MEDIA RELATIONS OFFICE
JET PROPULSION LABORATORY
CALIFORNIA INSTITUTE OF TECHNOLOGY
NATIONAL AERONAUTICS AND SPACE ADMINISTRATION
PASADENA, CALIF. 91109. TELEPHONE (818) 354-5011
Contact: Diane Ainsworth
FOR IMMEDIATE RELEASE
June 3, 1999
NASA'S NEW OCEAN-OBSERVING SATELLITE SET TO CHASE THE WIND
Built in record time in just 12 months, QuikScat, NASA's new
ocean-observing satellite, will be launched on a Titan II rocket
from California's Vandenberg Air Force Base at 7:15 p.m. Pacific
Daylight Time on June 18. This satellite will be NASA's next "El
Niņo watcher" and will be used to better understand global
The Quick Scatterometer, or QuikScat, will provide
climatologists, meteorologists and oceanographers with daily,
detailed snapshots of ocean winds as they swirl above the world's
oceans. The mission will greatly improve weather forecasting.
Winds play a major role in every aspect of weather on Earth.
They directly affect the turbulent exchanges of heat, moisture
and greenhouse gases between Earth's atmosphere and the ocean. To
better understand their impact on oceans and improve weather
forecasting, the satellite carries a state-of-the-art radar
instrument called a scatterometer for a two-year science mission.
"Knowledge about which way the wind blows and how hard is it
blowing may seem simple, but this kind of information is actually
a critical tool in improved weather forecasting, early storm
detection and identifying subtle changes in global climate," said
Dr. Ghassem Asrar, associate administrator of NASA's Office of
Earth Science, Washington, DC.
The mission will help Earth scientists determine the
location, structure and strength of severe marine storms -
hurricanes in the Atlantic, typhoons near Asia and mid-latitude
cyclones worldwide - which are among the most destructive of all
natural phenomena. The National Oceanic and Atmospheric
Administration (NOAA), a chief partner in the QuikScat mission,
will use mission data for improved weather forecasting and storm
warning, helping forecasters to more accurately determine the
paths and intensities of tropical storms and hurricanes.
As NASA's next "El Niņo watcher," QuikScat will be used to
better understand global El Niņo and La Niņa weather
abnormalities. Changes in the winds over the equatorial Pacific
Ocean are a key component of the El Niņo/La Niņa phenomenon.
QuikScat will be able to track changes in the trade winds along
Scatterometers operate by transmitting high-frequency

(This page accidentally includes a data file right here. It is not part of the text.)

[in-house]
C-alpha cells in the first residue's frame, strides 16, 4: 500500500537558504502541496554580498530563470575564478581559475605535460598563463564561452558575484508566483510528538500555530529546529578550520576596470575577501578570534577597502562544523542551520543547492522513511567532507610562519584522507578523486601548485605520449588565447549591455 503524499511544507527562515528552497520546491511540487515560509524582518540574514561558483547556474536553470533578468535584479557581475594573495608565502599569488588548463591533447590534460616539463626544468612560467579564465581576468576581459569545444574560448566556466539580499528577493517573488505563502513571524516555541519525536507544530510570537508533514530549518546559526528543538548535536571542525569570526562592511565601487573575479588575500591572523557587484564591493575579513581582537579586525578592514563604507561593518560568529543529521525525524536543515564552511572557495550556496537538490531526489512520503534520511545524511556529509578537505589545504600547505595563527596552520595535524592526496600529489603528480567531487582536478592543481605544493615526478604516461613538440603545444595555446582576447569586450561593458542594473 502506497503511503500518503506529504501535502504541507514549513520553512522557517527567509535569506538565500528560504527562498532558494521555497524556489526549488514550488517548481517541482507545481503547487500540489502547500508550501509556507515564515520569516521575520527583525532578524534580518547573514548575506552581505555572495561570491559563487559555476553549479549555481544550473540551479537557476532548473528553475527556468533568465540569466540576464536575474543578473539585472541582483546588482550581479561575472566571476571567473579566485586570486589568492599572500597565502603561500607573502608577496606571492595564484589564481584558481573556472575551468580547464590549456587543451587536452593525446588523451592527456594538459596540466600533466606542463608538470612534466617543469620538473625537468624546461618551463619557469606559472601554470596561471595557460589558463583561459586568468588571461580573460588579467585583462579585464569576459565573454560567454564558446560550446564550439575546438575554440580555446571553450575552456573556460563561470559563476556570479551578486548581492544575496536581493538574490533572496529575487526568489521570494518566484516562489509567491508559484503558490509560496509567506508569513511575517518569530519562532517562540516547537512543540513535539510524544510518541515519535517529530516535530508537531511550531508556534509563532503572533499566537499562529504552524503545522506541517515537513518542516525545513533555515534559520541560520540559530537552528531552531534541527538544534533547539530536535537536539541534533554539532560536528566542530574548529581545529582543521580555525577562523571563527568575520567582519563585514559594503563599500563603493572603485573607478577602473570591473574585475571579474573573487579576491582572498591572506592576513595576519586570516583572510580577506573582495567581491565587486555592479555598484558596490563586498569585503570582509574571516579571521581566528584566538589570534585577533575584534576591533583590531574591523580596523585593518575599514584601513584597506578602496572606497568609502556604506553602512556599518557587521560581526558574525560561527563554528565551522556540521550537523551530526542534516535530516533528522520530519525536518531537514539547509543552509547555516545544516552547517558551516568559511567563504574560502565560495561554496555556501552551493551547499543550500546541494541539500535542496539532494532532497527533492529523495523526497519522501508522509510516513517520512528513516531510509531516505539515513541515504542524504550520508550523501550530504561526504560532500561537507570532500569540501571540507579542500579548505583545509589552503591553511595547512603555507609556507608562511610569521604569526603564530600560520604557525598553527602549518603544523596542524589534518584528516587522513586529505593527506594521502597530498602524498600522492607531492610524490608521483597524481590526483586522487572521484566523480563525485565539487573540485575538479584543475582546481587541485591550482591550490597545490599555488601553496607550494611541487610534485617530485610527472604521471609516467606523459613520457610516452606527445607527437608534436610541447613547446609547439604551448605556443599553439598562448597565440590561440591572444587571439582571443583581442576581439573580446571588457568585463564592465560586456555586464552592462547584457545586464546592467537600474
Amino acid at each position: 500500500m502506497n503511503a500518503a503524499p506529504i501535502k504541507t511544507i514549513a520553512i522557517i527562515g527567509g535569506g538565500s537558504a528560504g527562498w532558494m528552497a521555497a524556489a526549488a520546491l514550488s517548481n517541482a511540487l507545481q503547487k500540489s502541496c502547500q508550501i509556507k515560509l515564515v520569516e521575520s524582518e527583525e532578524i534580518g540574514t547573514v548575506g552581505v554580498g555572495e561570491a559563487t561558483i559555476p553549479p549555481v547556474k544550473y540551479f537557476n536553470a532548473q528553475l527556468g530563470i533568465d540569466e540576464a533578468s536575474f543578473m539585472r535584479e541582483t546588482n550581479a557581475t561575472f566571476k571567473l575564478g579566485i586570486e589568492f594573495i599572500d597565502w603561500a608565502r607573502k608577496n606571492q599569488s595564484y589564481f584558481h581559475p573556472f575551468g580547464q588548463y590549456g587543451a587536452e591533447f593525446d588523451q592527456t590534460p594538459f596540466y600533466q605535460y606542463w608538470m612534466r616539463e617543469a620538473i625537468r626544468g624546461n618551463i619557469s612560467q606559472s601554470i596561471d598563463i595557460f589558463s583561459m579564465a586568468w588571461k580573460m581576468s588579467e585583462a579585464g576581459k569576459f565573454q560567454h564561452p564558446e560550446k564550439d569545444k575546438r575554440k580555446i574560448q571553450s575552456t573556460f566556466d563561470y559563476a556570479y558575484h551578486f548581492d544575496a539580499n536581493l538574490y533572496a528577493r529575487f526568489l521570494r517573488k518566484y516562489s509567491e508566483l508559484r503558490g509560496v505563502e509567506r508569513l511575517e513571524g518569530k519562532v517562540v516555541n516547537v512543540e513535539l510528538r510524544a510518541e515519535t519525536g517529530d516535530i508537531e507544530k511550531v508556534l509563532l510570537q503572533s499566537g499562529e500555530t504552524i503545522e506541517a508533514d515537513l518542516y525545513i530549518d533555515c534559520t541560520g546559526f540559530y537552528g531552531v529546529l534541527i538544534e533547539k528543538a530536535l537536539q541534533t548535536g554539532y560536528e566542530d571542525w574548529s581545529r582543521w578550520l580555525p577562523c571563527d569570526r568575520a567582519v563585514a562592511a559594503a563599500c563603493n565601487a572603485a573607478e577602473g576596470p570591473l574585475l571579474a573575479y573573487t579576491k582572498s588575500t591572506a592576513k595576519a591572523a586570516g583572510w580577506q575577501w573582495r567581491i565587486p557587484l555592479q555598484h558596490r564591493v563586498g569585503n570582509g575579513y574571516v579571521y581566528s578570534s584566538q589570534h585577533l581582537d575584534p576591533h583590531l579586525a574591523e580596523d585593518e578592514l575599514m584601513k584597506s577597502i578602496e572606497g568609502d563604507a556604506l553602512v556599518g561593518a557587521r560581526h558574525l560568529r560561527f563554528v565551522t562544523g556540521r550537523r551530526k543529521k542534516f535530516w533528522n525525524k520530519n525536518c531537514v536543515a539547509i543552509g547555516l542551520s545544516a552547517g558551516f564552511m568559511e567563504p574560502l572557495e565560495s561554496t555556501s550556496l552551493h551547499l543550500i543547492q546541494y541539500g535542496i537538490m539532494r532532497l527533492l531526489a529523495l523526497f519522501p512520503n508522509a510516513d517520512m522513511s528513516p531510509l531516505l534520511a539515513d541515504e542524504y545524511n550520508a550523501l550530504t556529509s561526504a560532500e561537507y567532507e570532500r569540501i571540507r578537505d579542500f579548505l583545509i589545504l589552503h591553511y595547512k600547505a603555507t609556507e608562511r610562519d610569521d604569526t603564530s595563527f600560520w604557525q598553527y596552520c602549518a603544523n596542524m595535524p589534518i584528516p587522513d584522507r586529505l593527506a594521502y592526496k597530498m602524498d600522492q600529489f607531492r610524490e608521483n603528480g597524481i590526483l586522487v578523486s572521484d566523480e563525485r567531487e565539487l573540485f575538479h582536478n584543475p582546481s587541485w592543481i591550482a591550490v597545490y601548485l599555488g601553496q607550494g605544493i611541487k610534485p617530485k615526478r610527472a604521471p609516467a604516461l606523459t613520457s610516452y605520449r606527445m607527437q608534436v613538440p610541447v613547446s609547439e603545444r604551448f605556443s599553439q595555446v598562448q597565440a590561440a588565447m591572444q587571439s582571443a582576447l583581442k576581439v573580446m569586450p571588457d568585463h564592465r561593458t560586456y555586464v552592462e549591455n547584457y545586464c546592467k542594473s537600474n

microwave pulses to the ocean surface and measuring the
"backscattered" or echoed radar pulses bounced back to the
satellite. The instrument senses ripples caused by winds near the
ocean's surface, from which scientists can compute the winds'
speed and direction. The instruments can acquire hundreds of
times more observations of surface wind velocity each day than
can ships and buoys, and are the only remote-sensing systems able
to provide continuous, accurate and high-resolution measurements
of both wind speeds and direction regardless of weather
The satellite is the first obtained under NASA's Indefinite
Delivery/Indefinite Quantity program for rapid delivery of
satellite core systems. The procurement method provides NASA
with a faster, better and cheaper method for the purchase of
satellite systems through a "catalog," allowing for shorter
turnaround time from mission conception to launch. Total mission
cost for QuikScat is $93 million.
Fifteen times a day, the satellite will beam down collected
science data to NASA ground stations, which will relay them to
scientists and weather forecasters. SeaWinds will provide ocean
wind coverage to an international team of climate specialists,
oceanographers and meteorologists interested in discovering the
secrets of climate patterns and improving the speed with which
emergency preparedness agencies can respond to fast-moving
weather fronts, floods, hurricanes, tsunamis and other natural
By combining QuikScat's wind data with information on ocean
height from another ocean-observing satellite, the joint NASA-
French TOPEX/Poseidon mission, scientists will be able to obtain
a more complete, near-real-time look at wind patterns and their
effects on ocean waves and currents, said Dr. Timothy Liu,
QuikScat project scientist at NASA's Jet Propulsion Laboratory,
Pasadena, CA. He added that QuikScat will complement data being
collected by other Earth-monitoring satellites such as NASA's
currently orbiting Tropical Rain Measurement Mission (TRMM) and
Terra, which will be launched later this year.
The 870-kilogram (1,910-pound) QuikScat satellite, provided
by Ball Aerospace & Technologies Corp., Boulder, CO, with its
200-kilogram (450-pound) radar instrument, called SeaWinds, will
be placed in a circular, near-polar orbit with a ground speed of
6.6 kilometers per second (14,750 miles per hour). The satellite
will circle Earth every 101 minutes at an altitude of 800
kilometers (500 miles).
A press kit with detailed information on the QuikScat launch
and mission is available on the Internet at
QuikScat is managed for NASA's Office of Earth Science,
Washington, DC, by the Jet Propulsion Laboratory, which also
built the Seawinds radar instrument and will provide ground
science processing systems. NASA's Goddard Space Flight Center,
Greenbelt, MD, managed development of the satellite, designed and
built by Ball Aerospace & Technologies Corp., Boulder, CO.
NASA's Earth Sciences Enterprise is a long-term research and
technology program designed to examine Earth's land, oceans,
atmosphere, ice and life as a total integrated system. JPL is a
division of the California Institute of Technology, Pasadena, CA.